Medford Lakes mother and daughter take on D.C. and women’s rights

Shawnee+student+Veronica+Robertson%2C+of+Medford+Lakes%2C+wears+a+pink+hat+to+show+her+solidarity+with+the+marchers+in+Washington%2C+as+well+as%0Adecorative+pins+that+feature+%22superwoman%22+and+one+that+reads%2C+%22Well-behaved+women+seldom+make+history.%22

Shawnee student Veronica Robertson, of Medford Lakes, wears a pink hat to show her solidarity with the marchers in Washington, as well as decorative pins that feature "superwoman" and one that reads, "Well-behaved women seldom make history."

WASHINGTON, D.C. — Veronica Robertson was looking for a way to get more involved in politics and her community in early November.
“When I saw the results of the election, I started looking for women’s groups that I could get involved with,” said the senior at Shawnee High School in Medford.  As she searched for local women’s organizations, all of them kept advertising one event: the Women’s March on Washington on Jan. 21. “Everything this march stands for I believe in and want to be a part of,” Robertson said.

She spent the last few weeks as an outreach coordinator for the New Jersey groups that were heading to D.C. to let people know why they were going and what they wanted to accomplish.  Her mother, Lisa, was by her side.  The Medford Lakes family has been very interested in politics. Robertson plans to study the subject in college, and her parents have always discussed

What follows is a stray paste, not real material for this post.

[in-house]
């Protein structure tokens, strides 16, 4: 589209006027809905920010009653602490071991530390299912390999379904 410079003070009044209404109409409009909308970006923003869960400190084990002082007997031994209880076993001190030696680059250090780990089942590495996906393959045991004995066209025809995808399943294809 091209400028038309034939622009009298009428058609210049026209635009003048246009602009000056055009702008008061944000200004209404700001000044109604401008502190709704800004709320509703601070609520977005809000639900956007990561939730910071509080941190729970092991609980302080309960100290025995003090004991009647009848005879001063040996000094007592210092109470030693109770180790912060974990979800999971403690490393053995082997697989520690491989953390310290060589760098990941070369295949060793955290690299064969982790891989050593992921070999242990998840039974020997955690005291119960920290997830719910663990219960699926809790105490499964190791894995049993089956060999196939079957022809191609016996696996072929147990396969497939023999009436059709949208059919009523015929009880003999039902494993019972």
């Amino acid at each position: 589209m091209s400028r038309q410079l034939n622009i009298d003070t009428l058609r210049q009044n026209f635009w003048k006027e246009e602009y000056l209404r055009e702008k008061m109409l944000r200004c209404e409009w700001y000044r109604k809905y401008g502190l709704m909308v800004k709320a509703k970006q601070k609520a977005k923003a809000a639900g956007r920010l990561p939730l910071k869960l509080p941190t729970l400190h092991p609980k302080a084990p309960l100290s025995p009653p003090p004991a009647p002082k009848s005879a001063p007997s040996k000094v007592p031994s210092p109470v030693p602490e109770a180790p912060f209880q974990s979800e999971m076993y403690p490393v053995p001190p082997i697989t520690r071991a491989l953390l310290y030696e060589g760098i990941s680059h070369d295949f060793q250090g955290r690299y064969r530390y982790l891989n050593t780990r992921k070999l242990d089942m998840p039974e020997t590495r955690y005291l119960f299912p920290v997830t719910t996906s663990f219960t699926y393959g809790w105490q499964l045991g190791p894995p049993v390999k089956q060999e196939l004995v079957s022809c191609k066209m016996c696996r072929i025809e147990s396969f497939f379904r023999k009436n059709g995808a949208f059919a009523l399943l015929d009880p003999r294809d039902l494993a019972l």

current events with her and her brother.
Robertson said she’s particularly interested in women’s health and reproductive rights, and wants to intern at Planned Parenthood, something that might not be possible in a few years, she said.  “I decided to come to the Women’s March on Washington because I’m a little worried for the future of women’s rights,” she said.  For her mother, she hopes the march and other events like it will keep the door open for opportunities for her daughter.  “I’m fighting against any restrictions that might keep her from being everything that she wants to be,” Robertson said.  To do that, the two got up early on Saturday and traveled about a half-hour into the city to get on a bus. The plan was to meet up with other marchers from New Jersey at the New Jersey Avenue entrance of the Spirit of Justice Park, a few blocks south of the beginning of the march.  But traffic on the trip down stalled many of the buses, leaving Veronica and her mom on their own to start the march together.  Still, they were just happy to be a part of the massive crowd that had gathered.
“I’m glad to see that women and men are out in numbers,” Robertson said.  Robertson said the marchers won’t be going away or giving up anytime soon.  “I hope today’s march accomplishes the knowledge that we’re here in numbers,” she said. “We’re all still here, and we’re all still fighting.”

By Kelly Kultys, staff writer Jan 21, 2017 used by permission from the Burlington County Times